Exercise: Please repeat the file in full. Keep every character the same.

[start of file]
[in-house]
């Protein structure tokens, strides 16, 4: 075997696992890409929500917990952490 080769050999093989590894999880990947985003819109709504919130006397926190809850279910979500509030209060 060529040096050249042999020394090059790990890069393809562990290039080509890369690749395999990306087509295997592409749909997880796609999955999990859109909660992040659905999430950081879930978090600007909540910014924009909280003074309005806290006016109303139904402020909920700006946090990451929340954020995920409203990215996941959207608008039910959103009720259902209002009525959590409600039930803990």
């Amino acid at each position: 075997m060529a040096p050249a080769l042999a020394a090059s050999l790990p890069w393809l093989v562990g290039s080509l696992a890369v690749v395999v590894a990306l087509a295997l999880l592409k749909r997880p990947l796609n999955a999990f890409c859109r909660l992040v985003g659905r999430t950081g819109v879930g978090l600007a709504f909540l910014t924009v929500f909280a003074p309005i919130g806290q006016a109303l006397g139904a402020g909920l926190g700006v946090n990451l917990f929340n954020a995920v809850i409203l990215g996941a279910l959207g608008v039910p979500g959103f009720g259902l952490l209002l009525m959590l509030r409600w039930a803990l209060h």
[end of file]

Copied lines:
[in-house]
């Protein structure tokens, strides 16, 4: 075997696992890409929500917990952490 080769050999093989590894999880990947985003819109709504919130006397926190809850279910979500509030209060 060529040096050249042999020394090059790990890069393809562990290039080509890369690749395999990306087509295997592409749909997880796609999955999990859109909660992040659905999430950081879930978090600007909540910014924009909280003074309005806290006016109303139904402020909920700006946090990451929340954020995920409203990215996941959207608008039910959103009720259902209002009525959590409600039930803990």
């Amino acid at each position: 075997m060529a040096p050249a080769l042999a020394a090059s050999l790990p890069w393809l093989v562990g290039s080509l696992a890369v690749v395999v590894a990306l087509a295997l999880l592409k749909r997880p990947l796609n999955a999990f890409c859109r909660l992040v985003g659905r999430t950081g819109v879930g978090l600007a709504f909540l910014t924009v929500f909280a003074p309005i919130g806290q006016a109303l006397g139904a402020g909920l926190g700006v946090n990451l917990f929340n954020a995920v809850i409203l990215g996941a279910l959207g608008v039910p979500g959103f009720g259902l952490l209002l009525m959590l509030r409600w039930a803990l209060h």